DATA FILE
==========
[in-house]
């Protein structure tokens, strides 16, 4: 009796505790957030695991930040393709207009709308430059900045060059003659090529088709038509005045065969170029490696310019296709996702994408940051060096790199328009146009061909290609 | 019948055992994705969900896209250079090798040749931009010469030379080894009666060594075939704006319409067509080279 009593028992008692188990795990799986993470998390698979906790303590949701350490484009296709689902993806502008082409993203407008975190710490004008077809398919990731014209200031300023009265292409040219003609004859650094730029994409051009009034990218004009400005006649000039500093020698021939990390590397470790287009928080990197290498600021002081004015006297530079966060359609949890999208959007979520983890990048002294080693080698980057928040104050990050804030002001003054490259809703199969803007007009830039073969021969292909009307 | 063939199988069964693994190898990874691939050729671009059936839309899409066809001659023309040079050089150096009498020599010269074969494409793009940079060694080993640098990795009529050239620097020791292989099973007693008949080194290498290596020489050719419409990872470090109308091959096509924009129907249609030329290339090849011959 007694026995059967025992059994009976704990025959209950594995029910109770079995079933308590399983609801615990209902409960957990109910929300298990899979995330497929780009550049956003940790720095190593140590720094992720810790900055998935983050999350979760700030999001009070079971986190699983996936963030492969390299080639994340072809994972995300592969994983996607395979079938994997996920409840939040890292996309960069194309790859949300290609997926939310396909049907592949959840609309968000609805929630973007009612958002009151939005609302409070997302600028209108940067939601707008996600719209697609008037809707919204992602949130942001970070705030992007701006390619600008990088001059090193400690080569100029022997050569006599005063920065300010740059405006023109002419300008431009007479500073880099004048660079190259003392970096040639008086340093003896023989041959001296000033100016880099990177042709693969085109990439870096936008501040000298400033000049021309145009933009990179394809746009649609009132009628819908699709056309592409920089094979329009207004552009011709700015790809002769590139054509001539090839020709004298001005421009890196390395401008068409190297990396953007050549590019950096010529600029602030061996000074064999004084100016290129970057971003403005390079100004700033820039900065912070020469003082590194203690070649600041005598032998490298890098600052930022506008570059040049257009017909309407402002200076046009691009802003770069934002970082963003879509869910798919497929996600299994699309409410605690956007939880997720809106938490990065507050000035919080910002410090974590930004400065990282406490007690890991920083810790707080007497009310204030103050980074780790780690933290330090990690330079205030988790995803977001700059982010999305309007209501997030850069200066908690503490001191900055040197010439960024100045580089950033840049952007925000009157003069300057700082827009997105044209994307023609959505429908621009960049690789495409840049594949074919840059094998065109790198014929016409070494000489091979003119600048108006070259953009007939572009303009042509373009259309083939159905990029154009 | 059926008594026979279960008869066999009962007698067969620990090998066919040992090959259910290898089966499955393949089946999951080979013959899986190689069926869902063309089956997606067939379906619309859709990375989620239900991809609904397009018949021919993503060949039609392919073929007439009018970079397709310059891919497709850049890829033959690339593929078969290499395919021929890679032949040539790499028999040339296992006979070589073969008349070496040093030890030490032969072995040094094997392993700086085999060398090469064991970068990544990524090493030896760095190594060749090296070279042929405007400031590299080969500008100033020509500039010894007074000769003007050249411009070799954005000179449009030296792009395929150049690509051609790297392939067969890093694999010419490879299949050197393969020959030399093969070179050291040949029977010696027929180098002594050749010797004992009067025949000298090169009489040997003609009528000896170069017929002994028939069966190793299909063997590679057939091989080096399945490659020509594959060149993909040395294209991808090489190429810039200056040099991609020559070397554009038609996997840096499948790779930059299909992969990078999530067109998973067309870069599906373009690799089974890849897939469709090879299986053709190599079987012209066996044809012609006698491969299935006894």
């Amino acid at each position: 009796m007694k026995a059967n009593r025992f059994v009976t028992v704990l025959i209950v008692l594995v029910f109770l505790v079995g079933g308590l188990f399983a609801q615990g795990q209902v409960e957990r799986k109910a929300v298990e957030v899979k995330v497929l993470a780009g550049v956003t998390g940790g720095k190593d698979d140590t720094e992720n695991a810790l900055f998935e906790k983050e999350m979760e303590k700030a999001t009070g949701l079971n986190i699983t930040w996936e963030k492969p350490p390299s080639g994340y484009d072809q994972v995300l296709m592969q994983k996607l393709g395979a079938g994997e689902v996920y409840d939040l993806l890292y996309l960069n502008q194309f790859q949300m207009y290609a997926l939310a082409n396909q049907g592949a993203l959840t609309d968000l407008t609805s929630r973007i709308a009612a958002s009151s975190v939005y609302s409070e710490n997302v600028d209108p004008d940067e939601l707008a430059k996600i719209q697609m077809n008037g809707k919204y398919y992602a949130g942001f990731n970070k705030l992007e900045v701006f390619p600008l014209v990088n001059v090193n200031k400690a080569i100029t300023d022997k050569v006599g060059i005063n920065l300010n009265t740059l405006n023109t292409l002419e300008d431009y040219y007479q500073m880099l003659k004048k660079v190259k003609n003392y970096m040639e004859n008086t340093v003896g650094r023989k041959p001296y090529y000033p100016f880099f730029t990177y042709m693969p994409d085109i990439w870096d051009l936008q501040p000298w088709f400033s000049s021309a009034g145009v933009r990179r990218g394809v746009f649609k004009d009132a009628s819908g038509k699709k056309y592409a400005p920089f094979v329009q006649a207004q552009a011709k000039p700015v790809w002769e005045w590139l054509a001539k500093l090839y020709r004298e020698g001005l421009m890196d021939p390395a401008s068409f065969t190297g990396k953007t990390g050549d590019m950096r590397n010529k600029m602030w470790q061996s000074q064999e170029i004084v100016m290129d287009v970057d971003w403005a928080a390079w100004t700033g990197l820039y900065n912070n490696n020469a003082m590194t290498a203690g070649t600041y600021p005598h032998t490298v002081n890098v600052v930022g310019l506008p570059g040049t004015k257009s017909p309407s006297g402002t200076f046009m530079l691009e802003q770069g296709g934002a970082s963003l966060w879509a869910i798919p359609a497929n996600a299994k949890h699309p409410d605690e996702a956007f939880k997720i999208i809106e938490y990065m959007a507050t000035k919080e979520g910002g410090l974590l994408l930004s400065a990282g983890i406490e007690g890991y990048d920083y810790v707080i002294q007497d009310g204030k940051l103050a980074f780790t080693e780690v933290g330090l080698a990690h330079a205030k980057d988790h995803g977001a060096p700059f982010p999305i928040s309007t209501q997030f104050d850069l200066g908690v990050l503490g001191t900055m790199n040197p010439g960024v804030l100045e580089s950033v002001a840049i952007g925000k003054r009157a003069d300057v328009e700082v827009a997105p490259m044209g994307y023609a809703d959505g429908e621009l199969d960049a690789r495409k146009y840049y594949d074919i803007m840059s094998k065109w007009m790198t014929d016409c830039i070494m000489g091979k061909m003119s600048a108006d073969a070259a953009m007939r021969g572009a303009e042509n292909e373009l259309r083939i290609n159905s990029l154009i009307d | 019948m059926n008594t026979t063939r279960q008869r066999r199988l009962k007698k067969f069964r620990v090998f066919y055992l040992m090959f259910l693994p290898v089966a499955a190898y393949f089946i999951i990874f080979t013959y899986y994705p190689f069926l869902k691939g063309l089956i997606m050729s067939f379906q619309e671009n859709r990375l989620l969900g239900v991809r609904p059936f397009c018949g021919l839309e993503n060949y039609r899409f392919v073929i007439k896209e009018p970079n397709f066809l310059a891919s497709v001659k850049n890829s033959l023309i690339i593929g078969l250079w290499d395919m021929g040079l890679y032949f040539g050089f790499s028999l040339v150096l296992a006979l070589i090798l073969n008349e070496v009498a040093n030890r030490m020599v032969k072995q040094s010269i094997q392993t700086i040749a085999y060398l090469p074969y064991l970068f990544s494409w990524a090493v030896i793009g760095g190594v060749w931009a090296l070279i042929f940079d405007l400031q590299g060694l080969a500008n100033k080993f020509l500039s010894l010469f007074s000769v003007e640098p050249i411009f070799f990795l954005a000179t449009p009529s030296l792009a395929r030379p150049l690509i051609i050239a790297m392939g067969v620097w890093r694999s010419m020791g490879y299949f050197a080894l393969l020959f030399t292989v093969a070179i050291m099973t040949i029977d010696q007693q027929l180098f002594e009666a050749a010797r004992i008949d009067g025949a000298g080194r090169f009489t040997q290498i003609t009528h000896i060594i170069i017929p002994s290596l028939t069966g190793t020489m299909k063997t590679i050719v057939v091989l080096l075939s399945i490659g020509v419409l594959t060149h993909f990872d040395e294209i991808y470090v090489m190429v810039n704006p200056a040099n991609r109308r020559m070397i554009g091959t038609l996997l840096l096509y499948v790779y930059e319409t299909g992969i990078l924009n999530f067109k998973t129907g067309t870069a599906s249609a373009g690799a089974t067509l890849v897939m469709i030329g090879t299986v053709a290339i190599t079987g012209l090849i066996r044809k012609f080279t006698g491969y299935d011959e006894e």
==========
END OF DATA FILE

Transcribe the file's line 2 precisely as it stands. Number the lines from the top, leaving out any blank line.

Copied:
């Protein structure tokens, strides 16, 4: 009796505790957030695991930040393709207009709308430059900045060059003659090529088709038509005045065969170029490696310019296709996702994408940051060096790199328009146009061909290609 | 019948055992994705969900896209250079090798040749931009010469030379080894009666060594075939704006319409067509080279 009593028992008692188990795990799986993470998390698979906790303590949701350490484009296709689902993806502008082409993203407008975190710490004008077809398919990731014209200031300023009265292409040219003609004859650094730029994409051009009034990218004009400005006649000039500093020698021939990390590397470790287009928080990197290498600021002081004015006297530079966060359609949890999208959007979520983890990048002294080693080698980057928040104050990050804030002001003054490259809703199969803007007009830039073969021969292909009307 | 063939199988069964693994190898990874691939050729671009059936839309899409066809001659023309040079050089150096009498020599010269074969494409793009940079060694080993640098990795009529050239620097020791292989099973007693008949080194290498290596020489050719419409990872470090109308091959096509924009129907249609030329290339090849011959 007694026995059967025992059994009976704990025959209950594995029910109770079995079933308590399983609801615990209902409960957990109910929300298990899979995330497929780009550049956003940790720095190593140590720094992720810790900055998935983050999350979760700030999001009070079971986190699983996936963030492969390299080639994340072809994972995300592969994983996607395979079938994997996920409840939040890292996309960069194309790859949300290609997926939310396909049907592949959840609309968000609805929630973007009612958002009151939005609302409070997302600028209108940067939601707008996600719209697609008037809707919204992602949130942001970070705030992007701006390619600008990088001059090193400690080569100029022997050569006599005063920065300010740059405006023109002419300008431009007479500073880099004048660079190259003392970096040639008086340093003896023989041959001296000033100016880099990177042709693969085109990439870096936008501040000298400033000049021309145009933009990179394809746009649609009132009628819908699709056309592409920089094979329009207004552009011709700015790809002769590139054509001539090839020709004298001005421009890196390395401008068409190297990396953007050549590019950096010529600029602030061996000074064999004084100016290129970057971003403005390079100004700033820039900065912070020469003082590194203690070649600041005598032998490298890098600052930022506008570059040049257009017909309407402002200076046009691009802003770069934002970082963003879509869910798919497929996600299994699309409410605690956007939880997720809106938490990065507050000035919080910002410090974590930004400065990282406490007690890991920083810790707080007497009310204030103050980074780790780690933290330090990690330079205030988790995803977001700059982010999305309007209501997030850069200066908690503490001191900055040197010439960024100045580089950033840049952007925000009157003069300057700082827009997105044209994307023609959505429908621009960049690789495409840049594949074919840059094998065109790198014929016409070494000489091979003119600048108006070259953009007939572009303009042509373009259309083939159905990029154009 | 059926008594026979279960008869066999009962007698067969620990090998066919040992090959259910290898089966499955393949089946999951080979013959899986190689069926869902063309089956997606067939379906619309859709990375989620239900991809609904397009018949021919993503060949039609392919073929007439009018970079397709310059891919497709850049890829033959690339593929078969290499395919021929890679032949040539790499028999040339296992006979070589073969008349070496040093030890030490032969072995040094094997392993700086085999060398090469064991970068990544990524090493030896760095190594060749090296070279042929405007400031590299080969500008100033020509500039010894007074000769003007050249411009070799954005000179449009030296792009395929150049690509051609790297392939067969890093694999010419490879299949050197393969020959030399093969070179050291040949029977010696027929180098002594050749010797004992009067025949000298090169009489040997003609009528000896170069017929002994028939069966190793299909063997590679057939091989080096399945490659020509594959060149993909040395294209991808090489190429810039200056040099991609020559070397554009038609996997840096499948790779930059299909992969990078999530067109998973067309870069599906373009690799089974890849897939469709090879299986053709190599079987012209066996044809012609006698491969299935006894």